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Do I have PTSD?

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Do I have PTSD?

Postby DorianSeverin » Sat Sep 09, 2017 6:57 pm

Hello.
I've been thinking alot about this matter for quite some time.
I do not know much about PTSD and it's variations, so please forgive me if this is completely irrational.

I've always felt uncomfortable around people who raise their voices, but it's gotten worse with the years. Most people are uncomfortable around yelling people.
However, the last two-three years it's gotten to the point of me getting panic-attacks because of it. I feel like a small child whenever it happens. It doesn't even have to be directed at me, it's enough just hearing someone raise their voice in another room, or somewhere else entirely, as long as I hear it.
Is this something that could be related to PTSD or am I just super sensitive to this/super emotional? I don't see myself as emotional, which is why I haven't accepted that as the answer without further information.
If it is I have no idea what could've caused it. I have no memory of anything traumatic happening that relates to people raising their voices.

If not, please tell me, because these thoughts have been bugging me, and whatever the answer may be, I want to know it.

Thank you for your time.
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Re: Do I have PTSD?

Postby salted lipstick » Sun Sep 17, 2017 1:13 pm

Hello and welcome to the forum.

Hypervigilence can be as a result of trauma. You sound particularly sensitive to the raised voices even if they are not directed at you. If you did have some kind of trauma where someone raised their voice, then it might account for your experience of panic at these times. It does however seem that if your reactions have gotten worse over the years, you may have become more sensitised and anxious around the trigger, which in turn may have led to your symptoms getting worse. But equally, becoming more sensitised to triggers can be a PTSD symptom also.

Really, it's impossible to tell from what you've written if your experience has anything to do with PTSD or is more related to some other kind of mental health condition. Do you have any other symptoms of PTSD? Or any reason to suspect you might have experienced trauma or abuse? Sometimes memories of trauma and abuse can be dissociated and so you might not necessarily remember them normally to know that this relates to how you react to a particular trigger... Is there some reason you think that the panic you are getting about people raising their voices is due to PTSD rather than anxiety or something else?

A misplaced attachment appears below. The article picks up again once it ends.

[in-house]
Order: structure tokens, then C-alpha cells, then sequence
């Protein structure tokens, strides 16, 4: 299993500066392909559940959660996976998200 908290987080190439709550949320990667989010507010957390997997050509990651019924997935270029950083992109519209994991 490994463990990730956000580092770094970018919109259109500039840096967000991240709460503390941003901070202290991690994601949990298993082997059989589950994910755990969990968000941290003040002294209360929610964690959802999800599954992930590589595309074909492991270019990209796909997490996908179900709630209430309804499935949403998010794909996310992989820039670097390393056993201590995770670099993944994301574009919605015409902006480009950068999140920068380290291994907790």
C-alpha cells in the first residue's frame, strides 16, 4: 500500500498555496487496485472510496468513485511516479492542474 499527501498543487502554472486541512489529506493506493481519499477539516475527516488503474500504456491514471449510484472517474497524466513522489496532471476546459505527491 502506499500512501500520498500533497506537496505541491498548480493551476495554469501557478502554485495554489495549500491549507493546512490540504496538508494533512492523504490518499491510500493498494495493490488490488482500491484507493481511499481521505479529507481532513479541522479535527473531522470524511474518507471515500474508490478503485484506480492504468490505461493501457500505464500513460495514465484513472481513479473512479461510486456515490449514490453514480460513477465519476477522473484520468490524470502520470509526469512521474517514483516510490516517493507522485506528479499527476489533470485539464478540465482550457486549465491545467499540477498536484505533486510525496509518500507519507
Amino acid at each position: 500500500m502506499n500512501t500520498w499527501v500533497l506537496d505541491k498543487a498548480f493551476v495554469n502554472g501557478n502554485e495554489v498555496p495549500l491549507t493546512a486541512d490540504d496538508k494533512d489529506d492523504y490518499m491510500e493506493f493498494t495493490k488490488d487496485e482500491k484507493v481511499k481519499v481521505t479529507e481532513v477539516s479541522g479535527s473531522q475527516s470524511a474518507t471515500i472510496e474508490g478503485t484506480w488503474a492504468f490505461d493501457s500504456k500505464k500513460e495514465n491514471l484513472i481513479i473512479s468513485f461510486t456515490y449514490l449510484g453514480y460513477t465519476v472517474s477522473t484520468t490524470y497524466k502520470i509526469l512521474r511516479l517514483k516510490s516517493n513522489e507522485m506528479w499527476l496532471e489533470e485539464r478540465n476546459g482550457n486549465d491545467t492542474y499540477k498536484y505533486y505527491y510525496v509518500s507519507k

It does seem like a pretty specific symptom. I'm sorry to hear you are troubled by this. Have you thought of seeing a professional to help you work through this issue?
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Re: Do I have PTSD?

Postby DorianSeverin » Sat Sep 30, 2017 3:45 pm

salted lipstick wrote:Hello and welcome to the forum.

Hypervigilence can be as a result of trauma.
Do you have any other symptoms of PTSD? Or any reason to suspect you might have experienced trauma or abuse?
Have you thought of seeing a professional to help you work through this issue?


Hello and thank you!

I do have social anxiety to a certain level, but more in the way of that I get nervous around people.

I have no memory of ever being physically or verbally abused (other than being bullied in primary school, but nobody ever raised their voices).
I seem to immediately connect raised voices with violence. As if someone is going to hurt me or someone I love whenever it happens. Several times when I'm at my parents house and they start discussing something, as they like calling it, (I would call it nagging or fighting, only verbally), I end up having to leave the room in a hurry because I can feel a panic attack coming. At moments like those I feel like a little kid again, going to my room to cry. I feel really vulnerable and small. Which is weird, because I was never physically hurt as a kid. Ever, actually. Not intentionally at least. And I'm certainly not afraid of my parents. I would never even imagine them hurting me physically.
Raised voices just makes me feel as if I'm in danger, for whatever the reason may be. I have no clue.

It may be anxiety, but something tells me it's not only that at least. Whether it's something else or PTSD, I have no clue. I just don't know about anything else that could describe these experiences and feelings.

I have thought about mentioning it to my therapist. I guess the only thing that as kept me from doing it would be the fact that I have no idea why it happens.
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Re: Do I have PTSD?

Postby Terry E. » Sun Oct 01, 2017 10:45 pm

Do you have common theme recurring nightmares that revolve around a single person or persons/or an event ??
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Re: Do I have PTSD?

Postby Quoth » Mon Oct 02, 2017 12:14 am

The short answer to this is probably not